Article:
Laser-assisted epilation of eyebrow hair has become a common practice, but a number of ocular complications can occur. We report the cases of 2 patients who had unilateral anterior uveitis after having undergone laser removal of eyebrow hair.
This report describes 2 patients who experienced eye pain, photophobia, redness, and edema after undergoing alexandrite (755 nm) laser epilation of the eyebrow area while not wearing protective eyewear or a corneal shield.
Eye examinations revealed that both patients had conjunctival injection, endothelial keratic precipitates, and cells in the anterior chamber of one eye. They were treated with topical cyclopentolate and steroid eye drops. Within a week, their symptoms had disappeared, and anterior chamber reactions were not seen. At their 3-month follow-ups, their visual acuity was 20/20, and eye examination results were normal for both eyes of each patient.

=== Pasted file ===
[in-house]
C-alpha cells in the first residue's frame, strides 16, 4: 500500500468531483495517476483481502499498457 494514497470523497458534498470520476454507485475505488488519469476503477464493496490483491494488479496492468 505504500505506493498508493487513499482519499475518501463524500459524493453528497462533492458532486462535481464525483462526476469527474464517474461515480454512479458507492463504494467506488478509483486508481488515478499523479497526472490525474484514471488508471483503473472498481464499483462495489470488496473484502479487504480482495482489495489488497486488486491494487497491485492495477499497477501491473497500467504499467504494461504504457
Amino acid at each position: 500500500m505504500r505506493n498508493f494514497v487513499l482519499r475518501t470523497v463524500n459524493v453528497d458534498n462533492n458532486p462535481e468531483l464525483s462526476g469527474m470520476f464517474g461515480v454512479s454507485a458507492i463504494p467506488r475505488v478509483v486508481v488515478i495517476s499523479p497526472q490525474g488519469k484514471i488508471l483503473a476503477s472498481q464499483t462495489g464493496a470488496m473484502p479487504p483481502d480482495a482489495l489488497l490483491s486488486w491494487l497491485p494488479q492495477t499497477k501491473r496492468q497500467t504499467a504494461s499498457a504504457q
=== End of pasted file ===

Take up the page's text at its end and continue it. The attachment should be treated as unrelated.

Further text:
Laser-assisted epilation of eyebrow hair can lead to unilateral anterior uveitis, and individuals must be informed about the risks involved in laser eyebrow epilation.
Department of Ophthalmology, Süleyman Demirel University, Faculty of Medicine, Isparta, Turkey.
Reprints: Alime Gunes, Department of Ophthalmology, Süleyman Demirel University, Faculty of Medicine, Isparta, 32260, Turkey (e-mail: email@example.com).
The authors have no funding or conflicts of interest to disclose.
Received July 04, 2014
Received in revised form September 16, 2014
Accepted September 21, 2014